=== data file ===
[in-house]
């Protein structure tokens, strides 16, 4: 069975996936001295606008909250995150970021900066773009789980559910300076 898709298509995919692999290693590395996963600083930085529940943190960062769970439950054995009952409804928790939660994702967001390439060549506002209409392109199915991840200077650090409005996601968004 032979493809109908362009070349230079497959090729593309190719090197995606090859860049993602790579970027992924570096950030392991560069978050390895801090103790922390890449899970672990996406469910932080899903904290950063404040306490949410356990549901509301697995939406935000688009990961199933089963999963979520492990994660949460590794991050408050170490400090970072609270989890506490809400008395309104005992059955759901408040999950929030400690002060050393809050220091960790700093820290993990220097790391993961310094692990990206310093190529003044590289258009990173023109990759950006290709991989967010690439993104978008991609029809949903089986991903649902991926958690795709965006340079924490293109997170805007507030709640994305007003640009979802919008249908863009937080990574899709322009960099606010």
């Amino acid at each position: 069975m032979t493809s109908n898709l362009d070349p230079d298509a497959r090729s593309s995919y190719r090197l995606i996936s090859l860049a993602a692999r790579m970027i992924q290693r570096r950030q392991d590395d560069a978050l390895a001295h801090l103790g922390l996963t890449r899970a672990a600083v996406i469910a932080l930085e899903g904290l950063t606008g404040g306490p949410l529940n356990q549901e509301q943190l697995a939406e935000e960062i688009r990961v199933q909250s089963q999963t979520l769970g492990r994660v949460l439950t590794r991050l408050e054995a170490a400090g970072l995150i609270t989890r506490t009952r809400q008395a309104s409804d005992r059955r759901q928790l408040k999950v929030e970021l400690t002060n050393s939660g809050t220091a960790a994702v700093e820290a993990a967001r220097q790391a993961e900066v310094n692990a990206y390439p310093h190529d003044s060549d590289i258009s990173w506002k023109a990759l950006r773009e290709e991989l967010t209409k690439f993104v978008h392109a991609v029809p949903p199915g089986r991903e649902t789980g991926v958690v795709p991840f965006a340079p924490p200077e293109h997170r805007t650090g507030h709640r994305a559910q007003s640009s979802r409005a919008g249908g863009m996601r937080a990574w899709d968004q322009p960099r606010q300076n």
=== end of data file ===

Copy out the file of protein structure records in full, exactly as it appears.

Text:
[in-house]
């Protein structure tokens, strides 16, 4: 069975996936001295606008909250995150970021900066773009789980559910300076 898709298509995919692999290693590395996963600083930085529940943190960062769970439950054995009952409804928790939660994702967001390439060549506002209409392109199915991840200077650090409005996601968004 032979493809109908362009070349230079497959090729593309190719090197995606090859860049993602790579970027992924570096950030392991560069978050390895801090103790922390890449899970672990996406469910932080899903904290950063404040306490949410356990549901509301697995939406935000688009990961199933089963999963979520492990994660949460590794991050408050170490400090970072609270989890506490809400008395309104005992059955759901408040999950929030400690002060050393809050220091960790700093820290993990220097790391993961310094692990990206310093190529003044590289258009990173023109990759950006290709991989967010690439993104978008991609029809949903089986991903649902991926958690795709965006340079924490293109997170805007507030709640994305007003640009979802919008249908863009937080990574899709322009960099606010």
């Amino acid at each position: 069975m032979t493809s109908n898709l362009d070349p230079d298509a497959r090729s593309s995919y190719r090197l995606i996936s090859l860049a993602a692999r790579m970027i992924q290693r570096r950030q392991d590395d560069a978050l390895a001295h801090l103790g922390l996963t890449r899970a672990a600083v996406i469910a932080l930085e899903g904290l950063t606008g404040g306490p949410l529940n356990q549901e509301q943190l697995a939406e935000e960062i688009r990961v199933q909250s089963q999963t979520l769970g492990r994660v949460l439950t590794r991050l408050e054995a170490a400090g970072l995150i609270t989890r506490t009952r809400q008395a309104s409804d005992r059955r759901q928790l408040k999950v929030e970021l400690t002060n050393s939660g809050t220091a960790a994702v700093e820290a993990a967001r220097q790391a993961e900066v310094n692990a990206y390439p310093h190529d003044s060549d590289i258009s990173w506002k023109a990759l950006r773009e290709e991989l967010t209409k690439f993104v978008h392109a991609v029809p949903p199915g089986r991903e649902t789980g991926v958690v795709p991840f965006a340079p924490p200077e293109h997170r805007t650090g507030h709640r994305a559910q007003s640009s979802r409005a919008g249908g863009m996601r937080a990574w899709d968004q322009p960099r606010q300076n």